...And Economic Justice for All: Welfare Reform for the 21st Century

By Michael L. Murray | Go to book overview
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7
The History of Guaranteed Income Plans

Although I would like to take credit for it, the idea of a guaranteed income is not something I dreamed up. By now there is a substantial conceptual history behind it. There follows an overview of some of the conceptual parents of my plan. Each of these plans deserves more space than I can allot in this book. I'll try to give you a sense of each.


SPEENHAMLAND SYSTEM

Often cited as the first attempt at a guaranteed income, this late eighteenth-centuryprogram in eighteen English counties guaranteed to each person an income equal to at least the price of two loaves of bread a week. It was essentially an income supplement plan. Its great shortcoming was the one-for-one offset (or 100 percent tax rate) for earned income just above the guarantee level. Since low-income workers were guaranteed a minimum income by the government, employers had little incentive to pay adequate wages (in those days there were no minimum wage laws). Eventually most of the pay for low-income workers was provided by the government. This system did not last long.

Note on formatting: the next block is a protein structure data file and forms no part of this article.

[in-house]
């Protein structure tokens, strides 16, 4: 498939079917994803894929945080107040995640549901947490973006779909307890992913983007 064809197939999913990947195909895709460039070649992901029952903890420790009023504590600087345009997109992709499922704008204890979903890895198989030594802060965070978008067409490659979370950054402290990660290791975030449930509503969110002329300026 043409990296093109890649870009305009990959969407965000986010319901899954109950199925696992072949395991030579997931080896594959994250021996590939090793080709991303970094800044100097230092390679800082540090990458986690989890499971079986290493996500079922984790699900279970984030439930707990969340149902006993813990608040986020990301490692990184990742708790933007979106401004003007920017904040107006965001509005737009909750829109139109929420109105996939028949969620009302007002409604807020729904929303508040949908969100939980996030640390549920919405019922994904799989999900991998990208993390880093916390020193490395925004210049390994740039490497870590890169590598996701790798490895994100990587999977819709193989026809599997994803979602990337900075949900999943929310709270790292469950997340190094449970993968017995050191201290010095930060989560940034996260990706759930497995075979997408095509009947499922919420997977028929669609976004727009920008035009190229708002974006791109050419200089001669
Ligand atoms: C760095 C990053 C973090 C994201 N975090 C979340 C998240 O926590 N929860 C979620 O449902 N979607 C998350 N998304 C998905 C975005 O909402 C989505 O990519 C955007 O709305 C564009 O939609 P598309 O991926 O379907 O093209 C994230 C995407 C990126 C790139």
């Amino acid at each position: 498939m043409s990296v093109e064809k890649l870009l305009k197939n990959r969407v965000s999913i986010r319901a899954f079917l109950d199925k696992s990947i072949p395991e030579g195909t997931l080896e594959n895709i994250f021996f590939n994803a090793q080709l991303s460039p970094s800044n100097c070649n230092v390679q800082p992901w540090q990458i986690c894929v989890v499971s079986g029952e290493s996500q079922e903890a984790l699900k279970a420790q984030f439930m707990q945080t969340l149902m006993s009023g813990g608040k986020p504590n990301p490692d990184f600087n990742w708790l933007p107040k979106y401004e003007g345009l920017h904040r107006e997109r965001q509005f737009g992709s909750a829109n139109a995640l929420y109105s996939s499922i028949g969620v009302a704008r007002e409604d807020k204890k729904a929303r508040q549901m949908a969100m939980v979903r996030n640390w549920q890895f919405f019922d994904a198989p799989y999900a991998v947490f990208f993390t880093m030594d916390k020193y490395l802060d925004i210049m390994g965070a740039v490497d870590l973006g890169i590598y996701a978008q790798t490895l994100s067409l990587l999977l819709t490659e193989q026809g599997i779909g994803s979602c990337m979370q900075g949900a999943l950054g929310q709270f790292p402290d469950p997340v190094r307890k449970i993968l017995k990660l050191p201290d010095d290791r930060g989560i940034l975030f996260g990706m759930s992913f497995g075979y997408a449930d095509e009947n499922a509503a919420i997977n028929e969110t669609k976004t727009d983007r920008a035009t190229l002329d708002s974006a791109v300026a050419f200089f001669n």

EDWARD BELLAMY'S FORWARD LOOK

In his 1888 novel Looking Backward, Edward Bellamy projected a society which would provide an absolute guarantee to "abundant maintenance." His views, which became fairly influential at the time and are still regarded as seminal on this issue, were founded on the notion that society can and must retreat from the economic theories of scarcity. He suggested that men would look back from the late

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